They continued to perform out of personal interest and the strength of bonding developed over the years. ``Someone may say he is too infirm and retire,'' a member smiles. But he will return within 15 days.'' After all, the band is an extension of their lives.
The present group has three generations of musicians; the youngsters are sons or nephews of the regulars. A recent change is the entry of a few daughters and nieces into the ranks. The film has good editing, an evocative choice of songs. There is gentle humour in dialogue and visual. The characters are many, but etched firmly, each old man has his distinct identity.
The silent moments are telling, as when the men revisit the factory where they had worked, now dark, dusty, cobweb-strung, derelict, desolate...
A powerful contrast is that of the band in rehearsal, when you see young faces bent over their instrument in earnest concentration, working in amity with the old.
The messages are communicated without underscoring: respect for experience, encouragement of youth, team spirit, and a love of doing something well for its own sake.
For filmmaker Sebastian Schindel, a great thrill was the awed comment from the young musicians after seeing his film,``Gosh! We didn't know there was so much to learn about our own band!"
"Rerum Novarum'' demonstrates that film can be a powerful medium for self-awareness, as individuals and as a community, striving for stability in a rocking world.
How stimulating when the process is linked to music! You see that tradition and values have a chance of survival after all.
CHENNAI HAS some of the best film makers in the country, and certainly some of the best music in every genre from the frivolous to the solemn, from military marches by its brass bands, to church choirs singing carols, as well as Tamil kirtanais on Christ. Not to forget bhajanai processions round the Kapaliswarar temple led by classical musicians like Papanasam Sivan, D.K.Jayaraman and S.Ramanathan in the past, with participation by Ashok Ramani, Neyveli Santhanagopalan, Vijay Siva and others in more recent times. Isn't it surprising therefore to learn that this music has never been the focus of any serious docu-film in Tamil Nadu? True, feature filmmakers have been tremendously inventive in harnessing music to their purpose, and docu-film makers have profiled individual artists now and then. But no one has made a film, which perceives music as a way of life, a means of community bonding, the evolution of history, changing social values, or the struggle for existence.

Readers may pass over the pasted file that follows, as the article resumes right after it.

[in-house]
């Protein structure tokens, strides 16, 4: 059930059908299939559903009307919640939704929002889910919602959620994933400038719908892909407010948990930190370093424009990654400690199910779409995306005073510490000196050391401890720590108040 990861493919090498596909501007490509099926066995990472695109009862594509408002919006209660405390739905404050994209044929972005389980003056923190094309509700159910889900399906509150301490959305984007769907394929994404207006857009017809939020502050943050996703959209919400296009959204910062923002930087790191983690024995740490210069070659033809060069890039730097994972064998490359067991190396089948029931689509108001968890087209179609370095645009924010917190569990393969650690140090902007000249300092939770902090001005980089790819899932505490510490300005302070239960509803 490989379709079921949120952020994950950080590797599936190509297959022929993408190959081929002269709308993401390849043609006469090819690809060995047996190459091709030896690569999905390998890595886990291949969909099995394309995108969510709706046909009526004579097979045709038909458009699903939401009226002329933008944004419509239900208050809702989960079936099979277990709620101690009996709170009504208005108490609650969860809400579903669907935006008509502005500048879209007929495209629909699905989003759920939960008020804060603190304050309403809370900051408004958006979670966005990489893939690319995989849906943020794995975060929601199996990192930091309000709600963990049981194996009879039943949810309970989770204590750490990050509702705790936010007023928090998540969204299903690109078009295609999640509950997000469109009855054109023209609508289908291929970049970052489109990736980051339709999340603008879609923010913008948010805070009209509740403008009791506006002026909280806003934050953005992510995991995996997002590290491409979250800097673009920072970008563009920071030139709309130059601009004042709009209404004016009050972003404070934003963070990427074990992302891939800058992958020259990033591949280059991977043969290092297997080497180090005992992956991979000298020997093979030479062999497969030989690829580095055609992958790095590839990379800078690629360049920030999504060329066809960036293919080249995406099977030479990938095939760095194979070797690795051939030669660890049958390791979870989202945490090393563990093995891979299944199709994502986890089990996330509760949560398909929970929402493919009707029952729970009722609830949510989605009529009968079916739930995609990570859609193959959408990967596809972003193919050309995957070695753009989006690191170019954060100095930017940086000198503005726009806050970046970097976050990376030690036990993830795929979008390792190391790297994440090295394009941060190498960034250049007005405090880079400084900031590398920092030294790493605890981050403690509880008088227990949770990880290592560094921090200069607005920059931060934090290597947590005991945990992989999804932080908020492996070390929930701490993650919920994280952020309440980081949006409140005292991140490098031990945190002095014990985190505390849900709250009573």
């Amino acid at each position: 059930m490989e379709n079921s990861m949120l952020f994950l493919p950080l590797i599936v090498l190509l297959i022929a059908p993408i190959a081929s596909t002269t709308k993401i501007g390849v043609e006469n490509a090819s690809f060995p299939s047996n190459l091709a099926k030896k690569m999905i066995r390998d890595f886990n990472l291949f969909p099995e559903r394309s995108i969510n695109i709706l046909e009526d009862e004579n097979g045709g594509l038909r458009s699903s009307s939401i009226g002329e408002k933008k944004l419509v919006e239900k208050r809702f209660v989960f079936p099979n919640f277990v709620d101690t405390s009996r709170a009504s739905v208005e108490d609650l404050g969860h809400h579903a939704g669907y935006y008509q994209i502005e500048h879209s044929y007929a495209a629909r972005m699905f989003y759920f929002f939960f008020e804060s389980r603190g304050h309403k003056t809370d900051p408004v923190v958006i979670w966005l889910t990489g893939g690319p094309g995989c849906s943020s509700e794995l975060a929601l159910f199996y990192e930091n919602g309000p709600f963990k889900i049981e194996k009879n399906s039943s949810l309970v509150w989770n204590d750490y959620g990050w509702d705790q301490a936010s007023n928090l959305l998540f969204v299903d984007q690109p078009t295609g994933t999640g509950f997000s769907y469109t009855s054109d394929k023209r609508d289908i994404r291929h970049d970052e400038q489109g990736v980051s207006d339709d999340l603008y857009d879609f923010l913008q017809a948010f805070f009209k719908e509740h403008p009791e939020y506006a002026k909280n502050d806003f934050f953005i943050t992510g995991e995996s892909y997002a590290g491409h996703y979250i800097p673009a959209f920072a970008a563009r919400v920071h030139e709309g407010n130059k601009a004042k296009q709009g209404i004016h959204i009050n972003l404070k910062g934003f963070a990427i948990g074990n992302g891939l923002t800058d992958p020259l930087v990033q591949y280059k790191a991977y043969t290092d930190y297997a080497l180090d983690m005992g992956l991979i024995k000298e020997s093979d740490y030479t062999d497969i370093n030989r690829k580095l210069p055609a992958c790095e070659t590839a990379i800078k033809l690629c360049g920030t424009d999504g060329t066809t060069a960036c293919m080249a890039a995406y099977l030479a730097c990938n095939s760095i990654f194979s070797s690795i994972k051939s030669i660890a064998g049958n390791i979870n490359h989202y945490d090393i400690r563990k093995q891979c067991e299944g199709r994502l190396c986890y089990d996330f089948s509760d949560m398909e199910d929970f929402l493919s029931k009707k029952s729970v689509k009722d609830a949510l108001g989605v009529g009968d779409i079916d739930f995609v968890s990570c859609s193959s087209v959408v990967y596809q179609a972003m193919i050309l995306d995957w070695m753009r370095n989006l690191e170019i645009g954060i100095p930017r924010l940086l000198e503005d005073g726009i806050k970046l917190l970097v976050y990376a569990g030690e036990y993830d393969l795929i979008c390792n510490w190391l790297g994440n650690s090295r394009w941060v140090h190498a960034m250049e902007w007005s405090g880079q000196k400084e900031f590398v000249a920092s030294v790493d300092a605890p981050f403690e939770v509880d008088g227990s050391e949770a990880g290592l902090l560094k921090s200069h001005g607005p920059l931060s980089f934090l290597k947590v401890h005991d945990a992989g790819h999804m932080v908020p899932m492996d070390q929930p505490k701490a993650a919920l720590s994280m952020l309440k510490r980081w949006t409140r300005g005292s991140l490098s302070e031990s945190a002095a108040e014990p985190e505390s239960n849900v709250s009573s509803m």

Even a cursory look at the December scenario will zoom in on subjects galore for the venture. The slow extinction of the nagaswaram, the emergence of women performers from mere songsters to full fledged concert artistes, the phenomenon of the Chennai sabha, fusion music by classical and film composers...And what about the evolution of the Madras music festival from evening entertainment for delegates of some long ago political convention, to an annual event of vital cultural significance?
"Nauka Charitramu" directed by Saroj Satyanarayan, presented a studied version of the spiritual quest of music through three legendary women musicians (M.S.Subbulakshmi, D.K.Pattammal, T.Brinda). "Season" by R.V.Ramani remained limited despite its length. "You get nothing from it, not even a feel of the music season it tries to capture," was one view. Another conceded that the film had its moments of intensity. Though thin and impressionistic "it looked around and not just at the centre."
A Chennai film historian said he knew of no other similar venture. He had himself tried to make a historical film on Tamil Isai in 1993, locating it as a non-brahmin communitarian movement, which had supporters among the brahmin performers of Carnatic music. It fizzled out due to ego clashes in Chettinad where he did a lot of painstaking research on the theme. Asked if he knew of any docu-film on the Madras music scene, another veteran filmmaker declared, "No. Great idea though. Maybe I can work on it..."
Send this article to Friends by